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Don't Fear the Walking Dead

Survivorship bias reflects an exclusive focus on survivors instead of a broader context that includes non-survivors. When we evaluate portfolios of investments using peer groups, survivorship bias can create an illusion that hinders our ability to make informed decisions. Other biases in such data sets (e.g., self-reporting bias or selection bias) can also skew an analysis, but their effects are not as predictably systematic or difficult to observe. Survivorship bias is perhaps the most insidious of these biases because it is so hard to spot. Survivorship bias subtly hides data no longer present while only letting us consider evidence that is available today.

(Estimated reading time: 4 min 44 sec)

In the decade following the Global Financial Crisis (GFC), the degree of survivorship bias in peer groups has become more important to understand, particularly for hedge funds, since decisions to hire and fire should reflect an accurate assessment of performance.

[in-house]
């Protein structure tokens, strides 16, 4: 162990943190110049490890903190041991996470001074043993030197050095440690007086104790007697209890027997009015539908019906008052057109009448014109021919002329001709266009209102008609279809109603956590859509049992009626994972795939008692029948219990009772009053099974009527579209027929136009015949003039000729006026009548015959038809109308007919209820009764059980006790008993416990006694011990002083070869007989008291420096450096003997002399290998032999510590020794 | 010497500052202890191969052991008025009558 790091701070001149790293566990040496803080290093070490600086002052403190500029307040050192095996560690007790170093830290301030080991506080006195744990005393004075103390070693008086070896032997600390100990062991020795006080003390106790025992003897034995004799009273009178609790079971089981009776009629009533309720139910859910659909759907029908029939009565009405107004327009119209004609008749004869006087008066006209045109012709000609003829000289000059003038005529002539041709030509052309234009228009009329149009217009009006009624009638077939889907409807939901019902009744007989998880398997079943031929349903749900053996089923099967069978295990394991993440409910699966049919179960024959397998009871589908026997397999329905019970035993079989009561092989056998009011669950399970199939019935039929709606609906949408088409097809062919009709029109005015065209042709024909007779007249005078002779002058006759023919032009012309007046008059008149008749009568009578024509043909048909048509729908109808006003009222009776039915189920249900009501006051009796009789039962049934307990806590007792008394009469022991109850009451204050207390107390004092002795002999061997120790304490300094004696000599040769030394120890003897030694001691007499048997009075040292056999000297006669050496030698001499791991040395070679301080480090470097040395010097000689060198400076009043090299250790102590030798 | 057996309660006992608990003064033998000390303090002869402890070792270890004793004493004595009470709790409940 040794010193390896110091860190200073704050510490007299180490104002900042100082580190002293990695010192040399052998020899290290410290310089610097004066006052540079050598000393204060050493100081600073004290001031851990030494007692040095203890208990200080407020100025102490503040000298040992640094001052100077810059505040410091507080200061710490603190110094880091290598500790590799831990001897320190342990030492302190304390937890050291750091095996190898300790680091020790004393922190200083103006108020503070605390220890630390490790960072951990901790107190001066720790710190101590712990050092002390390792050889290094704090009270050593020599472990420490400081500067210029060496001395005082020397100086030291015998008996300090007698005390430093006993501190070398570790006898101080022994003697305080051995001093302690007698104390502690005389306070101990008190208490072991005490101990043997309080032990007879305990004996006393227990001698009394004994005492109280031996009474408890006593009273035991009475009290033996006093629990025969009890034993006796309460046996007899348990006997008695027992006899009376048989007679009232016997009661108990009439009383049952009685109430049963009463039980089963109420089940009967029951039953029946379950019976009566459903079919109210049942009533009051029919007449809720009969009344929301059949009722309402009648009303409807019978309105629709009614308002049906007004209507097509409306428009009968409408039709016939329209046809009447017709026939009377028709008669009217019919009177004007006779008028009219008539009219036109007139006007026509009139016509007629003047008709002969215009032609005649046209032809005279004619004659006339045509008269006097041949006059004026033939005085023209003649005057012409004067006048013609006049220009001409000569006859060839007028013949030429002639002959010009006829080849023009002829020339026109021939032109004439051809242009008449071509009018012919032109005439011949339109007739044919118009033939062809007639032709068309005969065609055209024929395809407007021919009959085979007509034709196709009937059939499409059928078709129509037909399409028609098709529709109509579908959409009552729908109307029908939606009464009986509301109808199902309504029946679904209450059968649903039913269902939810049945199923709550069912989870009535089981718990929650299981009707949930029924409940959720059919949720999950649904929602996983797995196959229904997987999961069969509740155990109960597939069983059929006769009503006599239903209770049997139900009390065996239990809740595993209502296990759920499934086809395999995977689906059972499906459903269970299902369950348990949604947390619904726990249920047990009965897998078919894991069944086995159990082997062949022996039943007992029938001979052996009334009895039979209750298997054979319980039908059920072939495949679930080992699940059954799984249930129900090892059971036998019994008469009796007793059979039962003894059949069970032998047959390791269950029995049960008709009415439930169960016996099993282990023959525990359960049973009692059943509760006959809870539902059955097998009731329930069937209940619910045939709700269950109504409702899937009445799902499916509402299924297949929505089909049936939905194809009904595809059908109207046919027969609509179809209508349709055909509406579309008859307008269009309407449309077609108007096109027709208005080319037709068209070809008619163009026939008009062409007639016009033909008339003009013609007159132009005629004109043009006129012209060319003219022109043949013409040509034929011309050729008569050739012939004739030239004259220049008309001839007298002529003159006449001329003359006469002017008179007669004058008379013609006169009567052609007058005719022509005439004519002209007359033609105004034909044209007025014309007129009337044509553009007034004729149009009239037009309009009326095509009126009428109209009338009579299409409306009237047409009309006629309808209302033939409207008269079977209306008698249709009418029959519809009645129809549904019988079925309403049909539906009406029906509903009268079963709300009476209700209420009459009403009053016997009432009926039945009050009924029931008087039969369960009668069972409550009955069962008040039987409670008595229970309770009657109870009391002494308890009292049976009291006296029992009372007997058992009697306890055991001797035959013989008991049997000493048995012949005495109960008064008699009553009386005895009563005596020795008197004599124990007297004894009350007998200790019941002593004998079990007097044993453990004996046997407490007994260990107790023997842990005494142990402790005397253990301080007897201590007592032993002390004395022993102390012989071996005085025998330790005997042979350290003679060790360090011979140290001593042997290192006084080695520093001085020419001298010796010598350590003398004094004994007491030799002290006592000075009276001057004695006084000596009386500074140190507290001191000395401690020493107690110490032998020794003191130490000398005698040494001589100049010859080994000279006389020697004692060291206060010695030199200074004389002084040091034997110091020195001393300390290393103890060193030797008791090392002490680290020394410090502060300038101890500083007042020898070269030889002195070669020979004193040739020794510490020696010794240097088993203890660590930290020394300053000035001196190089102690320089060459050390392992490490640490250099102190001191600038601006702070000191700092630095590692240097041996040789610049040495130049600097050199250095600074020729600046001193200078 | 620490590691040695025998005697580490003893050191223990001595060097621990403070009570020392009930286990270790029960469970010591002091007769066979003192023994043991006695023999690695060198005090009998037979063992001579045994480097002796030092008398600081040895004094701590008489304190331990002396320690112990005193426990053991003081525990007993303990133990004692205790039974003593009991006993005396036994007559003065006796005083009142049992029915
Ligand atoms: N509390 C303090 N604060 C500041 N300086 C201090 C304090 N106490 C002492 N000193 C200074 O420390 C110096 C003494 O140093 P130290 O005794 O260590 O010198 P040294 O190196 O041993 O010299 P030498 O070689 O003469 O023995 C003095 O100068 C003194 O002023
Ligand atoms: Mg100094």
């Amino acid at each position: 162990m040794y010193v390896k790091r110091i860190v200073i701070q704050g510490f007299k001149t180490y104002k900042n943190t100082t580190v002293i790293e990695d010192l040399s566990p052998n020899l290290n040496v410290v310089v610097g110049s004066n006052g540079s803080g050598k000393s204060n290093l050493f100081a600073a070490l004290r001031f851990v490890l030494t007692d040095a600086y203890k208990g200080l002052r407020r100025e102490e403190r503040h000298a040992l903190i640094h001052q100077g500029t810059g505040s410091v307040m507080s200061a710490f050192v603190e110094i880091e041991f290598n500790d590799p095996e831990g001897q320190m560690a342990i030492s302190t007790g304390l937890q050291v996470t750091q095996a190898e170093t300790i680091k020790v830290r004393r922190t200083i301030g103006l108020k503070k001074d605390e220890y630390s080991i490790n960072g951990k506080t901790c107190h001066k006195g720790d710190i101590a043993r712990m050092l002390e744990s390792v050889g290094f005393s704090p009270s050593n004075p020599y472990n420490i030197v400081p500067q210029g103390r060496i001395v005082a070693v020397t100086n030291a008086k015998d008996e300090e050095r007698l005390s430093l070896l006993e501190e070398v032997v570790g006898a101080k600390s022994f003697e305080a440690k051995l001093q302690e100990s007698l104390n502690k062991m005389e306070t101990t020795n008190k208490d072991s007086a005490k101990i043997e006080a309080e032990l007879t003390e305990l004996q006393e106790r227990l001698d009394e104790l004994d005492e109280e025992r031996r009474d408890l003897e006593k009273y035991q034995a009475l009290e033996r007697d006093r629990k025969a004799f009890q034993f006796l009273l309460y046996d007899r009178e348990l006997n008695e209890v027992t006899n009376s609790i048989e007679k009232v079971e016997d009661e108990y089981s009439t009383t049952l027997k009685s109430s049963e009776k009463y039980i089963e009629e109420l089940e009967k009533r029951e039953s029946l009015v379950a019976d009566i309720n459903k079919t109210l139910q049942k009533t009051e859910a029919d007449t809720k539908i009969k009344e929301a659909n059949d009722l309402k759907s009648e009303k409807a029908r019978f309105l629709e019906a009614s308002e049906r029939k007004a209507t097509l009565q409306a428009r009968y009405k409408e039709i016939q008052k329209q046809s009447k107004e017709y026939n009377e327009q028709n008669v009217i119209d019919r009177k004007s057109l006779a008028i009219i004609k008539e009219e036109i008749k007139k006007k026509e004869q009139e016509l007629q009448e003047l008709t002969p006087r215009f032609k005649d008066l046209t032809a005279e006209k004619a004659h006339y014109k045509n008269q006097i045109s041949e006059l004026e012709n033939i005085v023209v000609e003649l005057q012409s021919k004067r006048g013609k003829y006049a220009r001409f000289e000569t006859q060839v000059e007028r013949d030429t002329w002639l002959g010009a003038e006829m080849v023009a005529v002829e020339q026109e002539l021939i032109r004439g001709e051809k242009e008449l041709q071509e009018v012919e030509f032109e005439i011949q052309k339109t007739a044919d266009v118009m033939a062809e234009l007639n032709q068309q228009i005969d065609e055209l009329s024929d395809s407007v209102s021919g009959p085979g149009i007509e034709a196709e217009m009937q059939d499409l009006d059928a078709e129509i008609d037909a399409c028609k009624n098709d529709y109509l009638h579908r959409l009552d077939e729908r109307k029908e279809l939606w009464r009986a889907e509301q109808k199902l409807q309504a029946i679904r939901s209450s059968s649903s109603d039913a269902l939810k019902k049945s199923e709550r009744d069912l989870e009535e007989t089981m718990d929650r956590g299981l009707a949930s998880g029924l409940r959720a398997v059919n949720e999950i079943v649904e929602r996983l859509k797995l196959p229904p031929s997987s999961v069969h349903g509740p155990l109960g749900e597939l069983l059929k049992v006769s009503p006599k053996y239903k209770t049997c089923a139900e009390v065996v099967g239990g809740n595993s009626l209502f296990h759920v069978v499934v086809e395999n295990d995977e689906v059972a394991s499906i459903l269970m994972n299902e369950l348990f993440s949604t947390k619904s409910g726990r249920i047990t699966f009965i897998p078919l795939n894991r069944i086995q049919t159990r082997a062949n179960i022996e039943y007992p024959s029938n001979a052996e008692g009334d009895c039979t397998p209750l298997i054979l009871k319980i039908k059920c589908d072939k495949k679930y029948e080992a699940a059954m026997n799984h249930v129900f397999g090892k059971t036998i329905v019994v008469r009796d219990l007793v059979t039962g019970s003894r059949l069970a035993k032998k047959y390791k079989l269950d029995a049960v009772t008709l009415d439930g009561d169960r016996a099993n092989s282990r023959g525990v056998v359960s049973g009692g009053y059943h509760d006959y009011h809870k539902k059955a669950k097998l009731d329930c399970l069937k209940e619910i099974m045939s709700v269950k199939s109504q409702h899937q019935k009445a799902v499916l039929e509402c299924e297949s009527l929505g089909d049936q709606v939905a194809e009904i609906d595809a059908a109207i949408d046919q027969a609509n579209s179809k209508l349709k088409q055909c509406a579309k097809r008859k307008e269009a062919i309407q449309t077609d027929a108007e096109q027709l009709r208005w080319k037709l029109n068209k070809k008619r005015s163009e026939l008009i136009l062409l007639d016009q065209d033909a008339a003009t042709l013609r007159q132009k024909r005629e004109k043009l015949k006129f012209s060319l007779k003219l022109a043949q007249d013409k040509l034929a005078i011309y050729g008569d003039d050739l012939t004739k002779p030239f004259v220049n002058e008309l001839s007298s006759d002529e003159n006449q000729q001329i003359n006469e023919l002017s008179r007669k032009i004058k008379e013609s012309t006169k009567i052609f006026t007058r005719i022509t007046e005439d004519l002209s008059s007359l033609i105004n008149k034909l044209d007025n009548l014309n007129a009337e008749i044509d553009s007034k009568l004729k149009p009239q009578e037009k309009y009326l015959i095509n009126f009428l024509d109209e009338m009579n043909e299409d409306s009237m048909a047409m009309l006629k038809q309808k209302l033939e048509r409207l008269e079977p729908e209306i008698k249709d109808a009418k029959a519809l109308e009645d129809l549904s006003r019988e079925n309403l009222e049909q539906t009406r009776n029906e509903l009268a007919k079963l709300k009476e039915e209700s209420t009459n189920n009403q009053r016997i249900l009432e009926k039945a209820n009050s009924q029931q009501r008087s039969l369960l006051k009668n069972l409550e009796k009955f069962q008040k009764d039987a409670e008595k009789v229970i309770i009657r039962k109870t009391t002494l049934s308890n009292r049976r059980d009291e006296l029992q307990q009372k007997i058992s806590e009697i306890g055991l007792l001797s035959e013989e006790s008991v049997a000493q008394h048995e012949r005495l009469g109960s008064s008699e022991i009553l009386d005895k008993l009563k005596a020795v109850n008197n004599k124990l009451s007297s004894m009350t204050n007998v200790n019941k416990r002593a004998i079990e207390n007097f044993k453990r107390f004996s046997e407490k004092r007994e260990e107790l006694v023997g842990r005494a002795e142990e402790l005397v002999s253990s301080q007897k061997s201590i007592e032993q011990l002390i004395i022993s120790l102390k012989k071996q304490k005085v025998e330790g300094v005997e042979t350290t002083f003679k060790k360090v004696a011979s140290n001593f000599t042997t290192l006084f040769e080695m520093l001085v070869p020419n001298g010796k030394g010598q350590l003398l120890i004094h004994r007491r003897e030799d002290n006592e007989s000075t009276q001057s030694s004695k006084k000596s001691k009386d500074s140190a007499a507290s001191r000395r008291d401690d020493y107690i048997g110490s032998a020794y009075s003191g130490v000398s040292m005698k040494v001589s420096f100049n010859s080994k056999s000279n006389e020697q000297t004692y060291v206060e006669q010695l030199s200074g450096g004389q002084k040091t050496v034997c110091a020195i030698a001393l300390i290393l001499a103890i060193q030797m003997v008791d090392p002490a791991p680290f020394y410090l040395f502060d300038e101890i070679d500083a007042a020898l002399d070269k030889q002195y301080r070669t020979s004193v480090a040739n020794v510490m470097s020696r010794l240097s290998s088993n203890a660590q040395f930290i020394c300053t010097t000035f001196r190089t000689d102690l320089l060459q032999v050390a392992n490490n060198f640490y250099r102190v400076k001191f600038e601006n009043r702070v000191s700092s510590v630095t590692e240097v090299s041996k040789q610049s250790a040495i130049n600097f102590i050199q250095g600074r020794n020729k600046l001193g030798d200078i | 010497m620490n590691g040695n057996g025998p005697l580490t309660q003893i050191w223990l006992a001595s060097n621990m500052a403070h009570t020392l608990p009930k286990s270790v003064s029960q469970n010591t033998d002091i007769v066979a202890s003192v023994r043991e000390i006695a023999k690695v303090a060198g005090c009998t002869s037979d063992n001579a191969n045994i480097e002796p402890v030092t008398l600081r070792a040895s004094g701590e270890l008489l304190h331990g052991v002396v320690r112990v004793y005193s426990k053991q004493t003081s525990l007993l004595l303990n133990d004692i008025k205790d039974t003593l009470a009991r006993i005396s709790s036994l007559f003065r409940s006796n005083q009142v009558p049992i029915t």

Summarizing my recent essay in the Hedge Fund Monitor on survivorship bias, this post looks at where and how this bias can plague our typical peer group findings and thereby undermine our decision-making processes when reviewing performance. Using methodology developed by Callan, we correct for this bias within a sample of our peer groups to answer the question of how much it alters our historical narrative. Essentially, we “reanimate” the dead to better reflect the actual experience of investors. We can then avoid faulty judgments.

If not adjusted for survivorship bias, a peer group analysis can lead potentially to two forms of bad decisions, especially for hedge funds:

  1. Upwardly biased returns can lead to a more optimistic outlook for an asset class and therefore an inappropriate decision to invest based on such unrealistic expectations.
  2. An investor may develop bad perceptions of its manager’s performance. An “underperforming” manager may simply be at the bottom of an investment cycle that befell similar peers which disappeared. Firing such a manager can become a bad decision in hindsight.